Gillian Tindall is a tapestry maker. She finds patterns in history – woven from close research into people and places – that no one else would have the persistence and insight to pursue. Sometimes, her starting-point is a person, as in Célestine, evoking peasant life in deepest France. Sometimes, she starts from a place – as in her delightful history of the Bankside house which tour guides always say, inaccurately, Wren inhabited while he was designing St Paul's (The House by the Thames).
In Three Houses, Many Lives, Tindall delicately balances people and places. "Houses last much longer than human beings," she writes, "usually much longer". She quotes Bede's comparison of a human life to the flight of a bird in at a high window, across the lighted space within, and out again into the dark. Unlike bodies, houses can almost always be repaired. They are witnesses to change and to an engrossing succession of lives.
One of these lives is Tindall's own. In this unique and often joyful chronicle, she interweaves the stories of three houses which marked crucial stages in her own life. No. 1 is Manor House in Limpsfield, Surrey, which was a sparse, unloving boarding school when young Gillian was sent to it. Even now, her undying hatred leaps off the page. Later, she escaped to London to cram for A-levels. Here she came across house No.2, Stapleton Hall, at that time a local Conservative Party HQ in the shabby hinterland of Finsbury Park. She had acquired "an unsuitable boyfriend", with whom she rolled around the grass in Green Park. In her "billowing cotton skirt and flat shoes", she was exploring his East End neighbourhood.
She then made it to Oxford. House No. 3 is a former Cotswold vicarage, not far from picture-perfect Burford. Here, kindly cousins lived, who offered a happier Tindall a haven from undergraduate life. She would hitchhike from Oxford to see them. Three contrasting places; three archetypes: outer suburbia, inner London and the terrain, now, of second homes. From them, Tindall has magically created a moving picture – in both the cinema and emotional sense – of how the people in these houses lived, hoped and feared, from Tudor times to the 21st century.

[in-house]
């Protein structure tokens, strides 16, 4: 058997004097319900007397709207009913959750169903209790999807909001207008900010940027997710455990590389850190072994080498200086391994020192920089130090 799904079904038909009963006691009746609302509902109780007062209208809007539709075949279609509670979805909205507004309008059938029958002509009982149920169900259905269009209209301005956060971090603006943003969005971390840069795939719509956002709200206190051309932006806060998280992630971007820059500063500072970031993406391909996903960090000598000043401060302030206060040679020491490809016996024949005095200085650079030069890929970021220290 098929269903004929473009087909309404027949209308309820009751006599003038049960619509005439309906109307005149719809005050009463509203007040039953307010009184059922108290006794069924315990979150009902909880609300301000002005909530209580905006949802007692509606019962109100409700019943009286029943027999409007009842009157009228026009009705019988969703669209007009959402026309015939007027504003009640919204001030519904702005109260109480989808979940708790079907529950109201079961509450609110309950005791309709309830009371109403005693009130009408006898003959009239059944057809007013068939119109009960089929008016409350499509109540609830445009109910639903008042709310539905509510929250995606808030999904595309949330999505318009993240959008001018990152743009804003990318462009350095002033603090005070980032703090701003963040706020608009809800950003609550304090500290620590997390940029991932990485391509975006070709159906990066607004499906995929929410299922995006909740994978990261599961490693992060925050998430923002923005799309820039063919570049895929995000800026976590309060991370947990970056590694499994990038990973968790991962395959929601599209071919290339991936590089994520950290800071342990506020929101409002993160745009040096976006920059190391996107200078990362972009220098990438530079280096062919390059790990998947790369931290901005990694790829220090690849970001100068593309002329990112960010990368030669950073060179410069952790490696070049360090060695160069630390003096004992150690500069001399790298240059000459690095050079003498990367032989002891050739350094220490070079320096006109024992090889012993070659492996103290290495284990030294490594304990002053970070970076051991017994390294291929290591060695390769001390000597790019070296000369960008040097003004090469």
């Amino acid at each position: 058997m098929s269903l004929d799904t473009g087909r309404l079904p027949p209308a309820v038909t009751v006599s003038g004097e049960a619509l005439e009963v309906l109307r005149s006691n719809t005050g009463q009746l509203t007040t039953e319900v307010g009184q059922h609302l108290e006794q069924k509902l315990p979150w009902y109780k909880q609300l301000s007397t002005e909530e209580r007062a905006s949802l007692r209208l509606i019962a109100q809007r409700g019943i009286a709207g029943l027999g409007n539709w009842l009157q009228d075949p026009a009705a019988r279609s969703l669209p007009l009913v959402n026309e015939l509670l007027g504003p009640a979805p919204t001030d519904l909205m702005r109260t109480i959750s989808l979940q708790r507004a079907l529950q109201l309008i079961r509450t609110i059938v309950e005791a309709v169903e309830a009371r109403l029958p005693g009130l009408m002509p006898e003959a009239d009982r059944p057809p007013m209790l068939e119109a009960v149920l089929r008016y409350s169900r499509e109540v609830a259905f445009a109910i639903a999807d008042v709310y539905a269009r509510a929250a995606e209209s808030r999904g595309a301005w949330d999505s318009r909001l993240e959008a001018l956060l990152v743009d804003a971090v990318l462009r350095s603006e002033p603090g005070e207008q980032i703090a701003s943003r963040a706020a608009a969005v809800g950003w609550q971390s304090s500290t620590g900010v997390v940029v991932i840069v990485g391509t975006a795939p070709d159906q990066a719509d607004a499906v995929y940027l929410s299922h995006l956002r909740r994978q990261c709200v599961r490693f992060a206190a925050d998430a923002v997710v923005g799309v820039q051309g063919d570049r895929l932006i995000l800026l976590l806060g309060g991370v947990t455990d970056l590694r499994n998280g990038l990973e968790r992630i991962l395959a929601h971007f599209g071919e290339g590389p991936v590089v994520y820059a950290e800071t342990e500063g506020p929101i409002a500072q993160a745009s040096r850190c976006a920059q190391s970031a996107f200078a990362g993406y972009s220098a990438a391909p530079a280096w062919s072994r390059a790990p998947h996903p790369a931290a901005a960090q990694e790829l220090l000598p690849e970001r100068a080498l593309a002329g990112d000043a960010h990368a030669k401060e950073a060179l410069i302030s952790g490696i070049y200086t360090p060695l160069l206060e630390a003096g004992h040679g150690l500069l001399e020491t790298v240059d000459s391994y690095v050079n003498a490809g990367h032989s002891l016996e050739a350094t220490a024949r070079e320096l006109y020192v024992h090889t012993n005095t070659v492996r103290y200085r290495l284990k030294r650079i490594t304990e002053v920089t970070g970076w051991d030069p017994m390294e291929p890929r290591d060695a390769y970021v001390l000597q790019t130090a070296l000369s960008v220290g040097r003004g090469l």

All three houses have origins much older than you'd think. Tindall squirrels this out in her quest "to recover the traces of lost people". She also presents an astonishing cluster of voices which, together, portray the complications of being English.
She tracks, for example, the stages through which Anglican vicars gradually sank down the social scale from 18th-century envoys of the Protestant state into their present marginalised role. Or she takes a stethoscope to north-east London's destiny as soot-laden railway lines pushed the area into a "full declension from meadowland to slum". With the railways electrified, cleanliness brought a patchy return to respectability.
She cherishes the shreds of evidence the past has left. Sherlock Holmes and Miss Marple would recognise a fellow-sleuth. But she is no knee-jerk conservationist. Her hated boarding school was – to her delight, I think – largely demolished and replaced with flats. Revenge, as they say, is a dish best eaten cold.
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